These are some common allergy triggers:

  • grass
  • pollen
  • pet dander
  • Mold
  • dust mites

Your system releases chemicals known as histamines when it senses one of your triggers.

These symptoms can include:

  • stuffed, runny nose
  • Sneezing
  • Itchy eyes, lips, or skin
  • Cough

Your nose congestion may make it difficult to breathe. This can dry out your throat. The additional mucus can also drip down your throat, a condition called a symptom. This will cause your throat to feel sore. There are many treatment options. Avoid triggers as much as possible to prevent allergic reactions. It’s going to be useful to:

  • During allergy season, keep your windows shut and the air conditioner on.
  • Dust mite-proof bed covers Buy one here.
  • Your sheets and other bedding should be washed weekly in a predicament
  • To remove dust mites, vacuum your carpets and mud the floors.
  • Make sure to get rid of any mold.
  • Pets should not be allowed in your bedroom.

These treatments can also be used to control allergies symptoms:

  • antihistamines
  • Decongestants
  • allergy shots
  • eye allergy drops

4. Cold

Common infections that can be caused by viruses include the common cold. Your throat may feel dry and scratchy due to the infection.

These symptoms are even possible:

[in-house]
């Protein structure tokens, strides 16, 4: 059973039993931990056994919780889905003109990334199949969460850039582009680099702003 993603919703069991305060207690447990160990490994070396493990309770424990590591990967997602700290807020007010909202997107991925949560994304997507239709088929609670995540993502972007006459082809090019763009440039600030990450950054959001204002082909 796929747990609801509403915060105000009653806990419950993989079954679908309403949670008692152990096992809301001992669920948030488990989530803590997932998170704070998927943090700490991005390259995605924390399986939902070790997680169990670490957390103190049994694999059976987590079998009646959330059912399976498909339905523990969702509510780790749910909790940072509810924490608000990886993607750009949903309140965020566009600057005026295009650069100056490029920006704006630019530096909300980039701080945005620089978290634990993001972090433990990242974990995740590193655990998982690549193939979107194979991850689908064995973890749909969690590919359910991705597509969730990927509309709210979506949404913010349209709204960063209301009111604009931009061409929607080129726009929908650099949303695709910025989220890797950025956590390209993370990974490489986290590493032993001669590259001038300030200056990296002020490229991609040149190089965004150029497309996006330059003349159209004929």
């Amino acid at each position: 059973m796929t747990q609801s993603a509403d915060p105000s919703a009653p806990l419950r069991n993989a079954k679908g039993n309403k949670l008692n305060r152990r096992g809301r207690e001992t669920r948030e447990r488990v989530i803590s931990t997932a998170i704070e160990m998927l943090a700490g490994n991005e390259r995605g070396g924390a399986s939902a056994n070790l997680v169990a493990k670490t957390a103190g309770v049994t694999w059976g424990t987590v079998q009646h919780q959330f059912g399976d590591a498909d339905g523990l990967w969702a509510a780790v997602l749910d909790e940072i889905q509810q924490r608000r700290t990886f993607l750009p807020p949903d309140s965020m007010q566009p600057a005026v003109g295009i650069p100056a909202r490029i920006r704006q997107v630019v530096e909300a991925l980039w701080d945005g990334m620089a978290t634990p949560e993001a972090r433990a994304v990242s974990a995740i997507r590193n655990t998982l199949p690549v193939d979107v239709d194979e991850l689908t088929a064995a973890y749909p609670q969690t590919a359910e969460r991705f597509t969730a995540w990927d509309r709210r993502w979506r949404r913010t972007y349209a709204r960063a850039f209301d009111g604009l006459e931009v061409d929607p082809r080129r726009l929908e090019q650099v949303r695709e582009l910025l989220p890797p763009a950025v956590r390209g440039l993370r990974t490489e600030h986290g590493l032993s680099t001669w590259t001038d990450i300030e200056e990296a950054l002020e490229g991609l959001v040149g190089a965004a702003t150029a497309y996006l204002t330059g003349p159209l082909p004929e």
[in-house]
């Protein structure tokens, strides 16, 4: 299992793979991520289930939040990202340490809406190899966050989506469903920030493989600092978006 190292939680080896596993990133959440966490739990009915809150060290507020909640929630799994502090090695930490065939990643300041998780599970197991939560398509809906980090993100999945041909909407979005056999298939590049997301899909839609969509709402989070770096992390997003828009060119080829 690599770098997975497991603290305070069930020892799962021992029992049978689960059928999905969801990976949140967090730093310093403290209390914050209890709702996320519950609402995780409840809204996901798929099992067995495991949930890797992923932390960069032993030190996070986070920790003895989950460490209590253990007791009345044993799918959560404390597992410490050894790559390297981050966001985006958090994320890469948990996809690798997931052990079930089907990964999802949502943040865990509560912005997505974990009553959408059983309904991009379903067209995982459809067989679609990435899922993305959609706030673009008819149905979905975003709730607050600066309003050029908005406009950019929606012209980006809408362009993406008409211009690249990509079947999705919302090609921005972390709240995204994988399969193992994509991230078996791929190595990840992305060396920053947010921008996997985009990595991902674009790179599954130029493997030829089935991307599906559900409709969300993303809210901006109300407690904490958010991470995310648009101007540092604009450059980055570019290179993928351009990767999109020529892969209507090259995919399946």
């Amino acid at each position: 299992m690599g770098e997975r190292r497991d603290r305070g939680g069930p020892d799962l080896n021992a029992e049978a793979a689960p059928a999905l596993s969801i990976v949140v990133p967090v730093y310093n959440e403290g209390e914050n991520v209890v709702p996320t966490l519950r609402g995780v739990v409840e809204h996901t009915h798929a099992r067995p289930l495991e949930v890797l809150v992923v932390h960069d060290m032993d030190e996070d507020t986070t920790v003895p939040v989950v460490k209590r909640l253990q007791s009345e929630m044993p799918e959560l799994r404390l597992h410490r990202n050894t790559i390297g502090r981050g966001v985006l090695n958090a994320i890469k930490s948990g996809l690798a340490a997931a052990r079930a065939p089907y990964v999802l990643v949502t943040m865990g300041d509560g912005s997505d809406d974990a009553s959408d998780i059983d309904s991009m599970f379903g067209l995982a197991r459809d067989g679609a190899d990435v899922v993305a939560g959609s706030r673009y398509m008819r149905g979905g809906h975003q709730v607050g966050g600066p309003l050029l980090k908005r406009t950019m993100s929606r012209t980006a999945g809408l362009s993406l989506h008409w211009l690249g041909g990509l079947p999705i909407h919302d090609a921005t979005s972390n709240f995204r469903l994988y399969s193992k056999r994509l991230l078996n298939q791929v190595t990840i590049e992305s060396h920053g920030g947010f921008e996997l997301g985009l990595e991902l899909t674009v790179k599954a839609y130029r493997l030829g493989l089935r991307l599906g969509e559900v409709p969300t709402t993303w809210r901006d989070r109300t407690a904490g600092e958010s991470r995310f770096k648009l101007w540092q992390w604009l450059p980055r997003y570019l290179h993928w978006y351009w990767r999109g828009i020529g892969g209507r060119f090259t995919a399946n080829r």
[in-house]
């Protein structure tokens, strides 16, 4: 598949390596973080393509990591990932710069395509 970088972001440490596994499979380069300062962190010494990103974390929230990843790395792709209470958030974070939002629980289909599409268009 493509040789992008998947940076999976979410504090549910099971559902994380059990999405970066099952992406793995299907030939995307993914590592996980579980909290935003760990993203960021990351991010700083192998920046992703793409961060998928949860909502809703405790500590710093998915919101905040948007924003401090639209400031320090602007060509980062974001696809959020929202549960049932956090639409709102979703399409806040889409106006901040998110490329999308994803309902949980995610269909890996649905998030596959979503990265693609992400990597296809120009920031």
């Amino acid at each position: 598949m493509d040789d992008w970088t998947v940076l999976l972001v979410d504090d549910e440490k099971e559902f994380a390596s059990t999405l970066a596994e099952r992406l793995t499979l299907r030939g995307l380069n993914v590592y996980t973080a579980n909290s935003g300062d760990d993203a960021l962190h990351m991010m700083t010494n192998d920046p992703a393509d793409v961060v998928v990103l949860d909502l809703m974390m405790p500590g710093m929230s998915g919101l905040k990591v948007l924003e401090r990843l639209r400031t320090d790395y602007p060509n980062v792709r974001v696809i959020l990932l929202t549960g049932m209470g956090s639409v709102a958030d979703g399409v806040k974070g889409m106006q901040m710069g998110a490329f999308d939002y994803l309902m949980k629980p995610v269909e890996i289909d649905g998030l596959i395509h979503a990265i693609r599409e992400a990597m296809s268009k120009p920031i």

• stuffed, runny nose
  • Sneezing
  • Cough
  • Body aches
  • Mild fever

There are many treatment options

Most colds last for a few days. A chilly will not be treated with antibiotics because they only kill bacteria and not viruses.

These remedies can help you feel better and get over your cold.

To relieve pharyngitis or other body aches, you can use an over-the-counter pain reliever such as acetaminophen(Tylenol), or ibuprofen [Advil]). You can also try a throat lozenge. Get some here.

  • Warm liquids like broth or hot tea are recommended.
  • Mix 1/2 teaspoon salt and warm water to make a paste.
  • To relieve a stuffy nose, you can use a nasal spray that decongestants. You can get one here.
  • To keep your mouth and throat hydrated and to prevent dehydration, drink more fluids
  • Take many breaks.
  • To moisten your air, turn on the humidifier.

5. Flu